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Jobs for specialists in maths/physics?

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Hi, 
 
I will be finishing my degree in about a year and I have been thinking about career options. My degree is in maths, and it's a PhD degree. I have an undergraduate degree in physics. I was wondering if there are jobs in the games industry that appreciate this kind of expertise - perhaps a consultant for physics or developer for games with great weight on simulation? I am not married to the idea of working purely on games - I would also be interested in serious games or gamification applications (such as education or training), or game related tech (such as AR/VR or shaders). However, I am not really training to be an expert in these areas. 
 
Although I am doing lots of programming in the context of science, I work with scientific tools usually not used outside of science. I am not trained as a coder and only worked and my experience with Unity and C# comes only from my 'extracurricular' hobby game projects.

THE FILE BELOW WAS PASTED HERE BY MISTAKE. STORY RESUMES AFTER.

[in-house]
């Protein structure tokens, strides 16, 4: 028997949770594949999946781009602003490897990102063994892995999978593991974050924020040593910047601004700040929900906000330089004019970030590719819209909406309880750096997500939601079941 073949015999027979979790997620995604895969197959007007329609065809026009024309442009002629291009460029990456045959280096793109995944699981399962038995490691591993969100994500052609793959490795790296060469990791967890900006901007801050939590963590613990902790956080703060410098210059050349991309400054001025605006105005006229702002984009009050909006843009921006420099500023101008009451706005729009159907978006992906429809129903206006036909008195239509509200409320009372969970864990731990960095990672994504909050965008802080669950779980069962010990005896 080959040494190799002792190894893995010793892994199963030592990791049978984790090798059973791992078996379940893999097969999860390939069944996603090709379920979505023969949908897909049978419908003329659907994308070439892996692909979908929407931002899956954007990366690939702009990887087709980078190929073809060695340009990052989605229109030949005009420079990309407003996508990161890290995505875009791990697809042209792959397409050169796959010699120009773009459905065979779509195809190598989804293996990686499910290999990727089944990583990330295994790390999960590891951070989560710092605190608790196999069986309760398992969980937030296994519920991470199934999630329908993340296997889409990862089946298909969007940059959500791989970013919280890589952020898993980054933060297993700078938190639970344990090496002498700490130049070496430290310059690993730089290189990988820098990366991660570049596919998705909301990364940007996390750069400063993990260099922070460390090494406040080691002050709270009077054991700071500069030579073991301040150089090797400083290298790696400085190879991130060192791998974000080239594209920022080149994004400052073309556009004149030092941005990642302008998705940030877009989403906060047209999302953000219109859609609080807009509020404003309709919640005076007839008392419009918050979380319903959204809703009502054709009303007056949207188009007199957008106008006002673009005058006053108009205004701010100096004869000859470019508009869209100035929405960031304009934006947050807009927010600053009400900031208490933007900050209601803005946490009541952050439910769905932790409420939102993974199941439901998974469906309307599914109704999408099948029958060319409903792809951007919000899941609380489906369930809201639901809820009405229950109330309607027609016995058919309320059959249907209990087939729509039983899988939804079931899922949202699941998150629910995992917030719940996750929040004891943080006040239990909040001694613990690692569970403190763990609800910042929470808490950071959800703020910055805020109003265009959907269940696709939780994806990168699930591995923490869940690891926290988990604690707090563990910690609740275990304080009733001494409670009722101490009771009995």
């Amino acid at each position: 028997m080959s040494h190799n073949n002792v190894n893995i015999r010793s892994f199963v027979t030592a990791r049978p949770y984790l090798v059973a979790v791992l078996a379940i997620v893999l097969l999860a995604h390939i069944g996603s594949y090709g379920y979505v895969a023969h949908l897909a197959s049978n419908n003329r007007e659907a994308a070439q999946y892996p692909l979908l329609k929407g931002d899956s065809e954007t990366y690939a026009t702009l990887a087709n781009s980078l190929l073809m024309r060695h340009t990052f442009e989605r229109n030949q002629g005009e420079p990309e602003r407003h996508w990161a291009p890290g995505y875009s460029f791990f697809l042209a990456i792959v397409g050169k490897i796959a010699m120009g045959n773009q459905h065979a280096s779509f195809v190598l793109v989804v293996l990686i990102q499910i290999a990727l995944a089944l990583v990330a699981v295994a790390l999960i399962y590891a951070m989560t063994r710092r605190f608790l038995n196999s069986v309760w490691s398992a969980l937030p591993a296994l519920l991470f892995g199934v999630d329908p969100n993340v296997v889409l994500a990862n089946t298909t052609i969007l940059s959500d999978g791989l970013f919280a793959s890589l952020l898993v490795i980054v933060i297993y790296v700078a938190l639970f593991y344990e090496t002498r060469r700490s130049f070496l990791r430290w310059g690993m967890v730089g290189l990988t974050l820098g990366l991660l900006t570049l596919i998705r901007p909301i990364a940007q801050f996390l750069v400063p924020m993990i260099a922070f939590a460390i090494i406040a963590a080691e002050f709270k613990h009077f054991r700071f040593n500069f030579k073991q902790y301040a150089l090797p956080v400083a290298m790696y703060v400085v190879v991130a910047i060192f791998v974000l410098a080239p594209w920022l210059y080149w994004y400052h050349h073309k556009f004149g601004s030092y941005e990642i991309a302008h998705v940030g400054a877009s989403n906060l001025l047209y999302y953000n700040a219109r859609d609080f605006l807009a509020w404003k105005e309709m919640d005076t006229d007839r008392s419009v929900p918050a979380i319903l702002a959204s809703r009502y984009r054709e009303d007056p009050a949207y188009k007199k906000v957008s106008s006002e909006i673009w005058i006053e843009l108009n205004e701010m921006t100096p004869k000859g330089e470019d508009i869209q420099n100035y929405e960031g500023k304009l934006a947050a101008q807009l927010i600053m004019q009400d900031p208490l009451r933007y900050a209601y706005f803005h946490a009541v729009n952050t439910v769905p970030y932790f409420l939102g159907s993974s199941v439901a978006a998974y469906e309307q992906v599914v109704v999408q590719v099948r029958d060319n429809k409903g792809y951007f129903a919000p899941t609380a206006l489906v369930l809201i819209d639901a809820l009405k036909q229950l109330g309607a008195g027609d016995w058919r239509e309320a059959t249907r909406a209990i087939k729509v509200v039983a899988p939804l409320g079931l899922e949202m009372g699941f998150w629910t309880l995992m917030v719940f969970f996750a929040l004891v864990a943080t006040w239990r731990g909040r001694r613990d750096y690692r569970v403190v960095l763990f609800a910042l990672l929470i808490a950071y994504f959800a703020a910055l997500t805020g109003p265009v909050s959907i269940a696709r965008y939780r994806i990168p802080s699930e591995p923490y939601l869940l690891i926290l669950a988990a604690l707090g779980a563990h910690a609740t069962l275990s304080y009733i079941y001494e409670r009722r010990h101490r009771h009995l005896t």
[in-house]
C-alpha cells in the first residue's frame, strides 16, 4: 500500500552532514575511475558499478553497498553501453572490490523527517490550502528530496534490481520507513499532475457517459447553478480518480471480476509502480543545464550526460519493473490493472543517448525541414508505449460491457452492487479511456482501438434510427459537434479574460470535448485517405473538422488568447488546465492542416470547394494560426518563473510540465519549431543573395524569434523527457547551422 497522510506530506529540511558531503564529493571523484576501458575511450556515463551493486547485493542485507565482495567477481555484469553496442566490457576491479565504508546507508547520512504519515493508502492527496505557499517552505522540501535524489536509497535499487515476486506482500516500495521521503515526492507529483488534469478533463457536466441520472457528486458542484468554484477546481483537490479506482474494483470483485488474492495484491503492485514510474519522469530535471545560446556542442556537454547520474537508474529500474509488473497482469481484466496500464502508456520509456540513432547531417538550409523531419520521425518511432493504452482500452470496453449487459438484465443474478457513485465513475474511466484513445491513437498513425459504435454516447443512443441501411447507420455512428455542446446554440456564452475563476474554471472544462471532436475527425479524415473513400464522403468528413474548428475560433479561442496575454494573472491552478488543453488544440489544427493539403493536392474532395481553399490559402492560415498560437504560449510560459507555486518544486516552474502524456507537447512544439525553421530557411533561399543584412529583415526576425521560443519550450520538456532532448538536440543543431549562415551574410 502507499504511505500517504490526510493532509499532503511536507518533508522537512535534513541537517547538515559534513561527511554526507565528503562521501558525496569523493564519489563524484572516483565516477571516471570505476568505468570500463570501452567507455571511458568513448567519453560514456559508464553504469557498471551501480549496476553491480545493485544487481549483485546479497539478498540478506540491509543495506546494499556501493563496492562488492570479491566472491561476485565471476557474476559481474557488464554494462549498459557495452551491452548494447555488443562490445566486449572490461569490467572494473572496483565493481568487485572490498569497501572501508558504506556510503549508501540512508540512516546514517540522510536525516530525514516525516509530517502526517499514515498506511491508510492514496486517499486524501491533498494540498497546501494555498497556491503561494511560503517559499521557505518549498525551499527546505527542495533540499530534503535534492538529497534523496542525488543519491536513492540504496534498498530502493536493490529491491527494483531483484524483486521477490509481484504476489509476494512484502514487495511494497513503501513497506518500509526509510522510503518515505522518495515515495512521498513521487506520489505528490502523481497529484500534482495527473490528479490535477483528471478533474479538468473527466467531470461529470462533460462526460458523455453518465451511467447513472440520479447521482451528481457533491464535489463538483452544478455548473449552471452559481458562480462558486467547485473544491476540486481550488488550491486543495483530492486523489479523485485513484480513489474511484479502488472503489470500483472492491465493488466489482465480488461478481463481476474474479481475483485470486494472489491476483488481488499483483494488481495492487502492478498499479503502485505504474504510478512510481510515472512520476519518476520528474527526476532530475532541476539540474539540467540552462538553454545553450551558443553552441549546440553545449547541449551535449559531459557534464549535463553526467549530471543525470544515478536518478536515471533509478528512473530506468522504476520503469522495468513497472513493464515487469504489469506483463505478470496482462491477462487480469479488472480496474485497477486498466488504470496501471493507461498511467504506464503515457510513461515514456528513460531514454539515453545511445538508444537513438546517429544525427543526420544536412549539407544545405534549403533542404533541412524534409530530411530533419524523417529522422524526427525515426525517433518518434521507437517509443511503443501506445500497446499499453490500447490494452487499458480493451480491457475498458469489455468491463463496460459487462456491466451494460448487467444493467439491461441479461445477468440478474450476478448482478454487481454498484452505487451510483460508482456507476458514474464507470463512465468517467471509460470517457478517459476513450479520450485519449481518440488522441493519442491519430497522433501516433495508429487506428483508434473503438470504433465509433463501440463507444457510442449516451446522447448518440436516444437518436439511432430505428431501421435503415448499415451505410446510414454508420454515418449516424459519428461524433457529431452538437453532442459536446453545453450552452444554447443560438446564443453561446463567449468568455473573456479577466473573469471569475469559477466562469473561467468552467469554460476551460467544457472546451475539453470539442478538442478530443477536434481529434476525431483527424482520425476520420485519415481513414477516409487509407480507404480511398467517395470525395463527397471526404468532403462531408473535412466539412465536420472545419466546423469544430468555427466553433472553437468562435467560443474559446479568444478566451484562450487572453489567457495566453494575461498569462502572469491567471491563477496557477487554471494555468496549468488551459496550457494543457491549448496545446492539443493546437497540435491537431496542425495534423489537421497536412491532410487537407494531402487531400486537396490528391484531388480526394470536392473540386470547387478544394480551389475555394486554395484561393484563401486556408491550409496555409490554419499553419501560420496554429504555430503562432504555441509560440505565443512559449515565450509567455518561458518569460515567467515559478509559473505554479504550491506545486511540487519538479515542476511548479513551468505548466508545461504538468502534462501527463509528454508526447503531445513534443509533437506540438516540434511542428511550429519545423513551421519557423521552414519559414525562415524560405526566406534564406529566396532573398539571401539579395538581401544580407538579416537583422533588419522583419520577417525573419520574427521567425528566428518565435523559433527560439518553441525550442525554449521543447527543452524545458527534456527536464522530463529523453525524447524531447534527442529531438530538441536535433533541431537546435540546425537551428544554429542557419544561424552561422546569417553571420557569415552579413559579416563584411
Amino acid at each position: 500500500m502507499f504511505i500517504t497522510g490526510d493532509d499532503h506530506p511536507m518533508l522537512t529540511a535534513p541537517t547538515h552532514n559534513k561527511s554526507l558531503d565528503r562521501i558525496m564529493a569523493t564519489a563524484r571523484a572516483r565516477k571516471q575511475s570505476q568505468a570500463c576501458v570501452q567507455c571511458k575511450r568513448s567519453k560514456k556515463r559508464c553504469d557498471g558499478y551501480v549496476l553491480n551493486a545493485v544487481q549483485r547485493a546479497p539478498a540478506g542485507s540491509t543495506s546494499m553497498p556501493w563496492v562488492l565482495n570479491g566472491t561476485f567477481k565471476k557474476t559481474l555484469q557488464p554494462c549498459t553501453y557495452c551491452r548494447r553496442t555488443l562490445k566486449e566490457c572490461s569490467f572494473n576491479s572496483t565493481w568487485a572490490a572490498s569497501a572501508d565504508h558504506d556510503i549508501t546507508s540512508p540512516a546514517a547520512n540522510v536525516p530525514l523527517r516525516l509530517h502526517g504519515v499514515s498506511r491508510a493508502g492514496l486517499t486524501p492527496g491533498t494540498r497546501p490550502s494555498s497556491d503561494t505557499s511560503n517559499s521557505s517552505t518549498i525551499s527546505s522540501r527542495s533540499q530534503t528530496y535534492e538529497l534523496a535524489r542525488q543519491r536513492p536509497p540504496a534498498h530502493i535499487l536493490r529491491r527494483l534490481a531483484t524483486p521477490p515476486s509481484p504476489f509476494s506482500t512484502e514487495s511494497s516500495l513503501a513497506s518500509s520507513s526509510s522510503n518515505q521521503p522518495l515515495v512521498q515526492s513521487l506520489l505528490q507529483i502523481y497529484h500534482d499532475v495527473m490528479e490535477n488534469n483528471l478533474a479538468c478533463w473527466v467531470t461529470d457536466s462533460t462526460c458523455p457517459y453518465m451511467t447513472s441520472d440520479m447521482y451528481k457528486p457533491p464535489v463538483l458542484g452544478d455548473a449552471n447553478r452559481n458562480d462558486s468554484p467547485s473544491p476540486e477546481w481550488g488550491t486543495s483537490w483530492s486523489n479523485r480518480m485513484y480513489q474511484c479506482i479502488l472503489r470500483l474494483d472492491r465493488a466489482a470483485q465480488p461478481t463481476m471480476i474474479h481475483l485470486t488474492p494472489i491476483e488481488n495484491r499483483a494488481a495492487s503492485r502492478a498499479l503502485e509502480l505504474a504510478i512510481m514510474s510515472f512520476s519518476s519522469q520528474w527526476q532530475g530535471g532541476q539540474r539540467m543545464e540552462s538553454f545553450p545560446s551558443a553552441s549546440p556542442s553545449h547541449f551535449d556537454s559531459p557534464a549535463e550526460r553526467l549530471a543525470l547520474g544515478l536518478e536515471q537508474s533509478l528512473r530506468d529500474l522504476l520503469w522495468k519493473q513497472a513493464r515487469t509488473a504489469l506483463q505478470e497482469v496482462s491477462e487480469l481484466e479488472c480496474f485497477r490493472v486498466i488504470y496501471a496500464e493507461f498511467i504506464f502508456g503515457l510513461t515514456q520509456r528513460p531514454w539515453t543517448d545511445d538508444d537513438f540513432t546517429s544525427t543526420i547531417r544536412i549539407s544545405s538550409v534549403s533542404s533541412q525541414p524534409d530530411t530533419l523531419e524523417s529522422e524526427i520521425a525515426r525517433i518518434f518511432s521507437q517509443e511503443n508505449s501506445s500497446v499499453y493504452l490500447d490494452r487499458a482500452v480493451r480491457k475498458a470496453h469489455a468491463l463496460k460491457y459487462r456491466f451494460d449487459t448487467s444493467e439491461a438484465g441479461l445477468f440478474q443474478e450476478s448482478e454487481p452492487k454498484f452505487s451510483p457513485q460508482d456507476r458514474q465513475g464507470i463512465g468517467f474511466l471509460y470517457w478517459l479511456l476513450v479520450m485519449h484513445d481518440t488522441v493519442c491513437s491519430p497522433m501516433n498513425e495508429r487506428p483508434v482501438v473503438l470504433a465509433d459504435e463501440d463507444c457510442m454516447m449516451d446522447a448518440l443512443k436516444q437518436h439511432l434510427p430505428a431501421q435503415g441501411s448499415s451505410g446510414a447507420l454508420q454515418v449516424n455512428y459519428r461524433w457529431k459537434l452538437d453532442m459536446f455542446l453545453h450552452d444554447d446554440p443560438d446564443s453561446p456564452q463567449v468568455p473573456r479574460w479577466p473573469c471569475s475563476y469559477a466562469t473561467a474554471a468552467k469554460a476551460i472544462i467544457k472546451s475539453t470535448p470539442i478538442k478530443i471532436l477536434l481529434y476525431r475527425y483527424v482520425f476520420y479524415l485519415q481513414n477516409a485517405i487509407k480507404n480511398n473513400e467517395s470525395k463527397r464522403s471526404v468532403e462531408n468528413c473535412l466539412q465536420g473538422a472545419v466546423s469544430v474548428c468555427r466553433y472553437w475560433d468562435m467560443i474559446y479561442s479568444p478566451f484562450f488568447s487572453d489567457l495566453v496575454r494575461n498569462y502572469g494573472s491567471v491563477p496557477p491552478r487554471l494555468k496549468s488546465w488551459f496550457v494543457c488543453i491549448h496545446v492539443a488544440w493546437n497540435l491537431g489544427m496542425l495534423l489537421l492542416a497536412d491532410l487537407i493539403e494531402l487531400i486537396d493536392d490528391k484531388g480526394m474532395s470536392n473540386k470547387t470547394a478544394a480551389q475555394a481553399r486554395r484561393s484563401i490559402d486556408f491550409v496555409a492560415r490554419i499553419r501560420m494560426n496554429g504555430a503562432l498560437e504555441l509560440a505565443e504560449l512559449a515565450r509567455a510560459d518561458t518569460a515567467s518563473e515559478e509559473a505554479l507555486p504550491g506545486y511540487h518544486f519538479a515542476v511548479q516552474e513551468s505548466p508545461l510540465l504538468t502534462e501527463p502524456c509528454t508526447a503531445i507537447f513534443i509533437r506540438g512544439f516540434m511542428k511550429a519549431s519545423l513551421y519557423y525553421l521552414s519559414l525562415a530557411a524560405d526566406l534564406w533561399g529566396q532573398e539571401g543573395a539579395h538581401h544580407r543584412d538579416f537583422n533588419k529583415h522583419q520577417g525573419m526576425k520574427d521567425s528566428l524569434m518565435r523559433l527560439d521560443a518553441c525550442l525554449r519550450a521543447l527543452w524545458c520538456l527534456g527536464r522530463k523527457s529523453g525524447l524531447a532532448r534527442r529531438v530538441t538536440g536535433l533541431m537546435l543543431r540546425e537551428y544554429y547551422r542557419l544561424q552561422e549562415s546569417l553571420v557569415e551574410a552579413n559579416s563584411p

So yeah, in short, I was wondering where I could look for jobs which require a high level in maths / physics in the games industry and related industries. Where could I look for such jobs?
Edited by kingPing

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Your best bet may be to check research papers on game development and apply to the few companies that produce the most indicating they value research in those fields. A big backing in mathematic is likely to be more useful at unreal researching new ways to simulate light than coding yet another small 2D game if you really want to use your degree to it's best.

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When dealing with physics most stuff is C++ because they want to squeeze out every bit of performance, so that should probably also be your goal.

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Physics and graphics are general speaking the most math heavy areas of the game, the rest involve more abstract logic than pure math. If I were you I would start learning C++ to be honest, if you know a bit of C# this is going to be easier for you. The problem you will run into with C++ mostly is resource management (memory and such), pointer/references.

 

The games industry requires you to be a decent coder next to your math skills, having great math skills but no implementation skills will make it unlikely that you find a job in the industry.